Health Care Fraud and Abuse Control Program Financial Reports for Fiscal Years 1998 and 1999
AIMD-00-257R: Published: Jul 31, 2000. Publicly Released: Jul 31, 2000.
Pursuant to a legislative requirement, GAO reviewed the Health Care Fraud and Abuse Control (HCFAC) Program financial reports for fiscal years (FY) 1998 and 1999 as required by the the Health Insurance Portability and Accountability Act (HIPAA) of 1996.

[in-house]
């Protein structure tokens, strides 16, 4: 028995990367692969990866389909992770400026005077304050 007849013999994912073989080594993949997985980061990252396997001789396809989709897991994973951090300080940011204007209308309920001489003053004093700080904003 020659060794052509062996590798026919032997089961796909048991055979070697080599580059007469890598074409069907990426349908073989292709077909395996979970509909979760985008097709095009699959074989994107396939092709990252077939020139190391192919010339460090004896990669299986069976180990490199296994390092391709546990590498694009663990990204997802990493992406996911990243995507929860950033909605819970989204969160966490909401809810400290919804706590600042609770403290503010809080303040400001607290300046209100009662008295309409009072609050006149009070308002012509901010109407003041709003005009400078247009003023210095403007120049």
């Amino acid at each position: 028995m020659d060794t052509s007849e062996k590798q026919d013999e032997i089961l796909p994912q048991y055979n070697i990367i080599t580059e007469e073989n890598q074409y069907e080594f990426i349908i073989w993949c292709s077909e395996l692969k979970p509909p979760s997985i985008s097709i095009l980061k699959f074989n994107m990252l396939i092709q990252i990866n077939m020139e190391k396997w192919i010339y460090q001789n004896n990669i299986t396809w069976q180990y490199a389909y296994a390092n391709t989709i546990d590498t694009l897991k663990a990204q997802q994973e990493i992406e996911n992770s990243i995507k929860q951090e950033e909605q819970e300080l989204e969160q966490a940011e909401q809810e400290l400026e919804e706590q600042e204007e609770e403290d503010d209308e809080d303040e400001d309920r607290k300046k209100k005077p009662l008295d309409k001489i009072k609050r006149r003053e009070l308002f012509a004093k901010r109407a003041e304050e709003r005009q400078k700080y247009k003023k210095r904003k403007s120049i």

GAO noted that: (1) the Department of Health and Human Services (HHS) and the Department of Justice (DOJ) joint HCFAC reports for fiscal years 1998 and 1999 reported that $107.4 million and $114.4 million, respectively, were deposited into the trust fund pursuant to HIPAA; (2) the sources of these deposits, as shown in the joint reports, were primarily penalties and damages ($103 million in FY 1998 and $73.6 million in FY 1999) resulting from health care fraud audits, evaluations, investigations, and litigation; (3) the joint reports also stated that $119.6 million in FY 1998 and $137.2 million in FY 1999 were appropriated from the trust fund for the HCFAC program; (4) of those amounts, HHS and DOJ allocated $85.7 million in FY 1998 and $98.2 million in FY 1999 to the HHS/Office of Inspector General (OIG) to continue its Medicare and Medicaid fraud enforcement activities; (5) the remaining $33.9 million in FY 1998 funds and $39 million in FY 1999 funds were allocated to: (a) DOJ, which received $28.5 million in FY 1998 and $30.7 million in FY 1999 primarily to continue its litigative efforts and to provide health care fraud training; and (b) other HHS organizations, which received $5.5 million in FY 1998 and $8.2 million in FY 1999 for a variety of activities, including the development of a new adverse action databank; (6) based on GAO's review of selected deposit, allocation, and expenditure transactions, GAO found that these transactions were related to HIPAA deposits, allocations, and expenditures as reported by HHS and DOJ in their joint reports; (7) GAO found no material weakness in HHS' and DOJ's processes for accumulating HCFAC deposit, allocation, and expenditure information; (8) GAO could not identify expenditures from the trust fund for HCFAC activities not related to Medicare because neither the HHS/OIG nor DOJ separately account for or monitor those expenditures; (9) GAO also could not determine the magnitude of savings to the trust fund, or other savings, resulting from the HCFAC trust fund expenditures during fiscal years 1998 and 1999; (10) however, the HHS/OIG reported $10.8 billion and $11.8 billion for fiscal years 1998 and 1999, respectively, in cost savings of health care funds as a result of its recommendations or other initiatives; (11) the Healthcare Integrity and Protection Data Bank (HIPDB) opened for reporting on November 22, 1999, and for querying on March 6, 2000; and (12) however, implementation of HIPDB was postponed primarily as a result of the delayed issuance of final governing regulations.